Nominal Wages and Behavioral Postulates
By Bryan Caplan
Tyler’s not satisfied by the traditional nominal rigidities explanation for continuing high unemployment:
It’s also the case that the rate of new job creation has been
especially low. Yet the nominal wages on those jobs-to-be are not
constrained by previous contracts or agreements. Tell stories as you
may, but it’s hard for me to see that as exclusively an AD problem.
I wonder what is the behavioral postulate for how long all these
unemployed workers are all staring jobs in the face yet persistently
stubborn about their appropriate nominal wage. I’m all for behavioral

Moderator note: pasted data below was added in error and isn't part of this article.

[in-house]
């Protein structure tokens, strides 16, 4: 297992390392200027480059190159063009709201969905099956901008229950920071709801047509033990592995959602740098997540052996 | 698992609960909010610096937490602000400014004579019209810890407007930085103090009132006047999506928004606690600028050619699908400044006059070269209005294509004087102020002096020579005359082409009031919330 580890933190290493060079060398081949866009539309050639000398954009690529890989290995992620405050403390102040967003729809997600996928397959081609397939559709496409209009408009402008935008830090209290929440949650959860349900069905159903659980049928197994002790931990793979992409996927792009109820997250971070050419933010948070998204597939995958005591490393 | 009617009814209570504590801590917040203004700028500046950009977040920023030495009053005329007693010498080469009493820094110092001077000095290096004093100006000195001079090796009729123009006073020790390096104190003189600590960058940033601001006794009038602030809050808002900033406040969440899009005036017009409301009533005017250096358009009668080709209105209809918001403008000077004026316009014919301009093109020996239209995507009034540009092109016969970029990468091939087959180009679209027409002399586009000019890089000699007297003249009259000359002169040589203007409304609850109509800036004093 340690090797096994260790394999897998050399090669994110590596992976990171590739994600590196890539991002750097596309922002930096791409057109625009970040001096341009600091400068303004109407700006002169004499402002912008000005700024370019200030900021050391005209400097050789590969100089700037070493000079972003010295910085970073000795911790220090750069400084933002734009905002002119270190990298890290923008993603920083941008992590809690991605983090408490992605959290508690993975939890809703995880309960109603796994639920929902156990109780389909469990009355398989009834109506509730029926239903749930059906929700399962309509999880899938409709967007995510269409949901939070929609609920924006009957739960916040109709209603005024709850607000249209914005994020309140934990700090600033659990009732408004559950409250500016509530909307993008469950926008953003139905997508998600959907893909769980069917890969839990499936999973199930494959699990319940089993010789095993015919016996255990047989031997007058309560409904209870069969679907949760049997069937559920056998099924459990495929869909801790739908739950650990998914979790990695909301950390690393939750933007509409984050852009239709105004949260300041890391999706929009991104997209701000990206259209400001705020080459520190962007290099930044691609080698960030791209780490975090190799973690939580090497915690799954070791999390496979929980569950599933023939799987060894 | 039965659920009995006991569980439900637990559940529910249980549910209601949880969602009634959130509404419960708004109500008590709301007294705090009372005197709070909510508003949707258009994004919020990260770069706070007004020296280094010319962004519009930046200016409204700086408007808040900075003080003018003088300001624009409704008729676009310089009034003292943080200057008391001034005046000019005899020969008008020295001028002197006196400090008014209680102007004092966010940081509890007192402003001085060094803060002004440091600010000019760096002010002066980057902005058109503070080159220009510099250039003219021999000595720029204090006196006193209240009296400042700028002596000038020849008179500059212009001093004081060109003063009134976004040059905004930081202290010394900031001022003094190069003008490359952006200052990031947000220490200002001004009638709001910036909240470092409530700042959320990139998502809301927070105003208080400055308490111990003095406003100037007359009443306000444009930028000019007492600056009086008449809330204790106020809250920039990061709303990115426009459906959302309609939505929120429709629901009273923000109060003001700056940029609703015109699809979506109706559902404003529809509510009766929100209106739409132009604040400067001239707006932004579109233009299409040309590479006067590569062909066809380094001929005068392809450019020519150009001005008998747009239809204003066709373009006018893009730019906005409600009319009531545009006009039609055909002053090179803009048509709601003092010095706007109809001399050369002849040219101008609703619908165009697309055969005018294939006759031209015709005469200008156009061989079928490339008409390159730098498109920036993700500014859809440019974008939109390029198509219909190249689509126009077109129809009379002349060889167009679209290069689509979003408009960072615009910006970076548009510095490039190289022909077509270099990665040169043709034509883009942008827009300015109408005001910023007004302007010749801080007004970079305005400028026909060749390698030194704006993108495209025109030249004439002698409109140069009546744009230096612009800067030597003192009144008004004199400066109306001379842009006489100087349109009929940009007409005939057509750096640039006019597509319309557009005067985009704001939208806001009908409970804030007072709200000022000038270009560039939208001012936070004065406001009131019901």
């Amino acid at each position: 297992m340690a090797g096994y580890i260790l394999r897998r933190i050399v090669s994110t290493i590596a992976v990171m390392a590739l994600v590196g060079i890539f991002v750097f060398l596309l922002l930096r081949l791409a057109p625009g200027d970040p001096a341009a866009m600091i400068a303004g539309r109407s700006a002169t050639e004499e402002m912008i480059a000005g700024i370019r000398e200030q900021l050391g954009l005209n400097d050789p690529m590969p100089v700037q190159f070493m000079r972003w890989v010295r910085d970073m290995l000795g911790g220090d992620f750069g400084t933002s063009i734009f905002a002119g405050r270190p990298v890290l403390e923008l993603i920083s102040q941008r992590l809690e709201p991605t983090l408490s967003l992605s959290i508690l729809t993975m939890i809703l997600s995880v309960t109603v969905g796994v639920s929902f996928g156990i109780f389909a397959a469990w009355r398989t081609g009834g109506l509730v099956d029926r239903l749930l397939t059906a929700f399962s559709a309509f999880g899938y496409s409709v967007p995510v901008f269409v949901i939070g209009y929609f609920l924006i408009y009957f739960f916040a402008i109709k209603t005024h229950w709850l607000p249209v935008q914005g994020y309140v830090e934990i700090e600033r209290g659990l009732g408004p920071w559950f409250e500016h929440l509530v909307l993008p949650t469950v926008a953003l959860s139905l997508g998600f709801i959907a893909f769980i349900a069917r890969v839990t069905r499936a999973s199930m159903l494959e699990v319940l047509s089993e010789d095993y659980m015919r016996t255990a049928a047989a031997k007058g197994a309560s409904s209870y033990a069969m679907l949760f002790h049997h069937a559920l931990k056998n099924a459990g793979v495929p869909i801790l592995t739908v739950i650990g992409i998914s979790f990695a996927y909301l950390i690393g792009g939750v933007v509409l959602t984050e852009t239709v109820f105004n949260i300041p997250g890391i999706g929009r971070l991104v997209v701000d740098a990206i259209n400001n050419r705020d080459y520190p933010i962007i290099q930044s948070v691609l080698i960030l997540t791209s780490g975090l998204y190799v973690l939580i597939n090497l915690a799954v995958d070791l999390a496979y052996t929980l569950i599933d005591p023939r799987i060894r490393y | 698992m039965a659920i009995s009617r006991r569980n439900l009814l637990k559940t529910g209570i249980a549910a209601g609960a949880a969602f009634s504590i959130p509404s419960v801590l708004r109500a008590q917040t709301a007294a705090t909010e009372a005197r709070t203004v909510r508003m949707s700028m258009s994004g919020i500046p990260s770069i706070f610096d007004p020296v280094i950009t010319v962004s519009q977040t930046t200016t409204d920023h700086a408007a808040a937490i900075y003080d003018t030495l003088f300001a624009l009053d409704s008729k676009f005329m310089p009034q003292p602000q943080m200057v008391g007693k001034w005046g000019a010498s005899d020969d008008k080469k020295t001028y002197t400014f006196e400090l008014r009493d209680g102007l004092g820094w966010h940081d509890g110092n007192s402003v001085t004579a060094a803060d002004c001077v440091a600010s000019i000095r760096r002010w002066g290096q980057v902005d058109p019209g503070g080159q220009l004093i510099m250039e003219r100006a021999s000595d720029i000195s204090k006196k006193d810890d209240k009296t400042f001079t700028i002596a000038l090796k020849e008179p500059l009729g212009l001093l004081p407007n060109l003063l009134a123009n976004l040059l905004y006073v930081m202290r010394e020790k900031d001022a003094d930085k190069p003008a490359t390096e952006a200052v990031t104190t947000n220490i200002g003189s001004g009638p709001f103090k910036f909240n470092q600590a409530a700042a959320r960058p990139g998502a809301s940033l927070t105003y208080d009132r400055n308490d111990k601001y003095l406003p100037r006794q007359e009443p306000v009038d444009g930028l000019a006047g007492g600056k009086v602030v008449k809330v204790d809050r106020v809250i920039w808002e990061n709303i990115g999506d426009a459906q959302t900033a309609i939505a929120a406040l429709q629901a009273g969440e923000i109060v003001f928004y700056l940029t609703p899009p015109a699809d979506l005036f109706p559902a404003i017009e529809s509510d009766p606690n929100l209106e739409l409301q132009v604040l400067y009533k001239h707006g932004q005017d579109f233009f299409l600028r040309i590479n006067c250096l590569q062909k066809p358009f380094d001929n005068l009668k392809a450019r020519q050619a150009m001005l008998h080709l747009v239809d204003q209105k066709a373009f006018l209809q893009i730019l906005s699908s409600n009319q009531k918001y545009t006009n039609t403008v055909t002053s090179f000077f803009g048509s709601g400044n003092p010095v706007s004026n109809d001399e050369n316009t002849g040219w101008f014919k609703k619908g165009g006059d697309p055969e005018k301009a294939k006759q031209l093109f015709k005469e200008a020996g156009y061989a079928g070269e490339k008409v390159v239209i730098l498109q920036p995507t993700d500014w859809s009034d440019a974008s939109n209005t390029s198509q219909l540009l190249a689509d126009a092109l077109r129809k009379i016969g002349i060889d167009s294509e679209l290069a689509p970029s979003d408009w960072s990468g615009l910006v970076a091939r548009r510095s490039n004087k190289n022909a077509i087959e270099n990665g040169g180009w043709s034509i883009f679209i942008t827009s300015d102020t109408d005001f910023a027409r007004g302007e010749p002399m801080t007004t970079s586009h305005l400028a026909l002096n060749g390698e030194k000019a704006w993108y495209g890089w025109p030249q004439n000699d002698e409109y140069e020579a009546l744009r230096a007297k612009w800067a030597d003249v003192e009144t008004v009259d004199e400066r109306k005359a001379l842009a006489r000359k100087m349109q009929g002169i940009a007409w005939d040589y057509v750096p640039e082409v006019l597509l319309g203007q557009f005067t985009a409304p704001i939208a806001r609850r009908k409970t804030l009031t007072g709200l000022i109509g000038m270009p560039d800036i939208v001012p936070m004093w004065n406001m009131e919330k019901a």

economics, but I don’t buy the necessary story here.
In my view, the main problem isn’t that unemployed workers are “stubborn” about their nominal wages. The crucial “behavioral postulates” are rather that:
1. Hiring new workers for lower wages provokes resentment and resistance from existing employees – the classic insider-outsider mechanism.
2. At this point, the unemployed will probably say “yes” to jobs even if they they perceive their nominal wages as “unfair.” But after a brief honeymoon period, these new workers would probably have low morale. This wouldn’t just hurt their productivity; it would also bring down the productivity of their better-paid co-workers.